"Real-Time Ray Tracing: Holy Grail or Fool's Errand?" is an older article, but I think it's short, simple, and to the point, which you don't see every day. The author Dean Calver gives a very brief comparison of rasterization and ray tracing then summarizes some of the problems with ray tracing--specifically aliasing, dynamic scenes, and global illumination.
I've written about problems with dynamic scenes in the past. Although many people prefer ray tracing for its simplicity, it requires acceleration structures to run quickly. In David Luebke's presentation he made an excellent statement that I think described the rasterization-versus-ray-tracing debate rather well.
"Rasterization is fast, but needs cleverness to support complex visual effects. Ray tracing supports complex visual effects, but needs cleverness to be fast."
Another problem I think isn't discussed much is texture locality. Although I don't consider this as big of a problem for ray tracing as dynamic scenes, it's a performance penalty. The problem involves ray tracing being an image-based algorithm. If you shoot a ray into the scene and it hits a textured object, you need to fetch the texture into the cache. If the next pixel uses a different texture, a new texture chunk must be fetched. This is in contrast to an object-based technique, where adjacent fragments on the object usually use adjacent texels. A worst case scenario for ray traced scene might be tracing textured grass against a textured wall. Every couple of pixels, you'd need to refetch the another texture block. Although this is a generalization since caches are big and the entire texture doesn't need to be fetched, it's still an issue and today's textures are getting rather large. With rasterization, the wall would be drawn with the texture, then the grass would be drawn with the other possibly creating no duplicate cache misses. If you read the original REYES paper by Cook et al., you'll see that spend a good chunk of the paper talking about texture locality, because it can severely impact performance.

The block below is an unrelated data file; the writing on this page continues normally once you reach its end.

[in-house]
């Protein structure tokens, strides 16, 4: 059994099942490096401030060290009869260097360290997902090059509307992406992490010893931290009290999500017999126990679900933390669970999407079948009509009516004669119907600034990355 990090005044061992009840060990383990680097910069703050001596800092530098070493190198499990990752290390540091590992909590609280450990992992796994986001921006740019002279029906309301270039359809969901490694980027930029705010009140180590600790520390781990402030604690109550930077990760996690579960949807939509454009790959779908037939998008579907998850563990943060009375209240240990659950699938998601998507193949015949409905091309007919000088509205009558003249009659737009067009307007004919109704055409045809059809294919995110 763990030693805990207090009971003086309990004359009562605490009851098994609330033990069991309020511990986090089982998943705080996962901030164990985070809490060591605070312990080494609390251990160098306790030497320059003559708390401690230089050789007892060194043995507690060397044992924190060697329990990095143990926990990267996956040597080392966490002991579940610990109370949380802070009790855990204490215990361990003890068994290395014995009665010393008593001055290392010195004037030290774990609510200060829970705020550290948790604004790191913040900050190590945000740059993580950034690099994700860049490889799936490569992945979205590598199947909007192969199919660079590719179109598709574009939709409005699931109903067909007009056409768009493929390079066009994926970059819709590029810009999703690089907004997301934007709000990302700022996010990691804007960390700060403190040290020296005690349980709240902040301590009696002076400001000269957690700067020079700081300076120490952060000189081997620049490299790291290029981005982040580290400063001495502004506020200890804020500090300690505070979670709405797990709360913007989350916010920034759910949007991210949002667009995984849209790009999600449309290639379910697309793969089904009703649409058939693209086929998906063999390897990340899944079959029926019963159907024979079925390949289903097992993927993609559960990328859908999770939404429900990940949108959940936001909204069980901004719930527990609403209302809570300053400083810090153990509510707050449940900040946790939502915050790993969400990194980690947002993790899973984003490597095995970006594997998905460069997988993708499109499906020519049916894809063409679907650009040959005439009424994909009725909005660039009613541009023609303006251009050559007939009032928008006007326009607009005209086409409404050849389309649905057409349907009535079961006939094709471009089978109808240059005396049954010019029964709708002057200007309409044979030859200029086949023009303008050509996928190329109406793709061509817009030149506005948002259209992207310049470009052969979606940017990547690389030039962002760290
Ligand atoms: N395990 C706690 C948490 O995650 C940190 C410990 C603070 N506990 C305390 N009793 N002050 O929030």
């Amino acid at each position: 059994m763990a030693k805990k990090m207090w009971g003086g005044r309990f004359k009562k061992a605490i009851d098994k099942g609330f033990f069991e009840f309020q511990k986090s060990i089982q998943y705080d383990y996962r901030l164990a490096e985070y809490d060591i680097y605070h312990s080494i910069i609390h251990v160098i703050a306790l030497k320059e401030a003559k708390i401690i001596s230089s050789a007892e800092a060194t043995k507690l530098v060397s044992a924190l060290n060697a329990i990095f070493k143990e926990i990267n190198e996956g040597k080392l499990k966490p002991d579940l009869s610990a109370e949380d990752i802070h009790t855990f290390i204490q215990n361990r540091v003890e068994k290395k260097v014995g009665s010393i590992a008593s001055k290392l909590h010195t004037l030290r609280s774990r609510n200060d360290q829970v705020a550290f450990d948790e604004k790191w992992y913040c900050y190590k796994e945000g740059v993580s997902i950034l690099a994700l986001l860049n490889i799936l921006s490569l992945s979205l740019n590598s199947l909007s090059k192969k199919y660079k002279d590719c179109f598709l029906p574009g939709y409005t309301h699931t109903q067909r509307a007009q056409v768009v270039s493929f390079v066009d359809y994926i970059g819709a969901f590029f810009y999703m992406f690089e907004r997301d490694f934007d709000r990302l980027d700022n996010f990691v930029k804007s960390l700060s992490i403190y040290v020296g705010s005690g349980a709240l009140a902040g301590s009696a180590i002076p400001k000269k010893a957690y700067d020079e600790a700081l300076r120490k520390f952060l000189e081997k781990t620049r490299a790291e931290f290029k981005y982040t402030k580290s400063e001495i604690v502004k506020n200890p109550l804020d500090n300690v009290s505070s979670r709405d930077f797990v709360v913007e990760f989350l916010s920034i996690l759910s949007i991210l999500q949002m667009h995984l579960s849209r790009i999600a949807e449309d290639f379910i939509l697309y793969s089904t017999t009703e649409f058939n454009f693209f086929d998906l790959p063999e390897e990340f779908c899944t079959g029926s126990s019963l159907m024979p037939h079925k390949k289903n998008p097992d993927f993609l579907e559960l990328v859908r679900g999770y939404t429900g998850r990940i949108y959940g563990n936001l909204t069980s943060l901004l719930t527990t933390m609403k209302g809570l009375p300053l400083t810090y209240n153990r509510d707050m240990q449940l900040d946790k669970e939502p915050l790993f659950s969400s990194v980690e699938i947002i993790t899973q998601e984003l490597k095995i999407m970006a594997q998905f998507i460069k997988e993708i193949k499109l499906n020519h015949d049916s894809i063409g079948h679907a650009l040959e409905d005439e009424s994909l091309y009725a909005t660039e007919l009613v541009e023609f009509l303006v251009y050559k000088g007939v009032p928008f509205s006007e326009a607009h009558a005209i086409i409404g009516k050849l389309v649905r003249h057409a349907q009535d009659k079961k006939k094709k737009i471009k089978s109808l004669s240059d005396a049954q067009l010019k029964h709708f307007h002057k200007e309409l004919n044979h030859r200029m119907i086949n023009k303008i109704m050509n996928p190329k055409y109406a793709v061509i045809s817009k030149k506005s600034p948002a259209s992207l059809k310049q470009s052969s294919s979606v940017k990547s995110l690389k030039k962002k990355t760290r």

I think nvidia isn't concerned whether ray tracing takes over the rendering pipeline as long as it's done on the GPU. Luebke and Parker's presentation goal was to show what nvidia hardware could do, and allow developer to decide what was best for them. More options kind of thing. Although I didn't care too much for the ray tracing portion of the demo, I did think he had compelling screenshots of what rasterization is currently capable of rendering.
Both presentations conclude that a hybrid algorithm is the future. Calver likes the idea of rasterizing the visible portion of the screen and using that information to ray trace secondary rays. Frankly, I don't think this idea is very promising. Rasterization is great for the visible rendering of the screen, but if you're doing secondary rays, you'll need the acceleration structures that you didn't want to build in the first place. If this wasn't an issue problem, then you could just ray trace everything. Ray tracing is very fast for primary rays if the acceleration structures are already built. You have tons of coherency assumptions. David Luebke's idea seems more plausible, where scene assets are sorted into ray-traced and rasterized passes. You can rasterize animated objects like people without having to build an acceleration structure and ray trace other objects that require effects reflections. But once again, what are you intersecting you're secondary rays with? In my diagram below, I have a sample scene using a ray-traced reflective sphere and a rasterized animated person. It's crude, but I'm trying to give a simple example.
The ray-traced sphere needs an updated acceleration structure to perform accurate reflections on the animated, rasterized figure
You rasterize the person just like you would in current games. Then you ray trace the sphere. The ray hits the sphere and you want to calculate the intersection of it with the person. But the person doesn't have an acceleration structure because it's being animated. If we had the acceleration structure built, we would have just ray traced it. I'm trying to say that I don't see how ray tracing secondary rays will ever play nice with rasterized, dynamic geometry.
Jon Olick's presentation used ray casting for static geometry, which I think provides more immediate benefits. Most games already have special rendering techniques for static geometry like lightmaps for all the floors and walls, so having special rendering "cheats" for static geometry isn't new. Although this doesn't provide higher-order effects like ray tracing does, it will significantly increase geometric complexity of static portions of the scene. Furthermore, this technique is relatively easy to incorporate into existing pipelines at relatively no cost.
Although I still don't like the current marketing push towards ray tracing including Intel's, I am mildly excited for Intel's Larrabee. As long as it rasterizes competitively fast, it could allow developers to easily add new features and extensions to the pipeline faster than current GPU hardwares are able.
Oh, and though I don't have anything to say about the other presentations, kudos to nvidia for always doing a good job posting their presentations. I did see Sarah Tariq's hair presentation and think we're getting close to seeing scenes with characters with animated, beautiful, frothy, tangly, wavy, shiny hair. Check it out.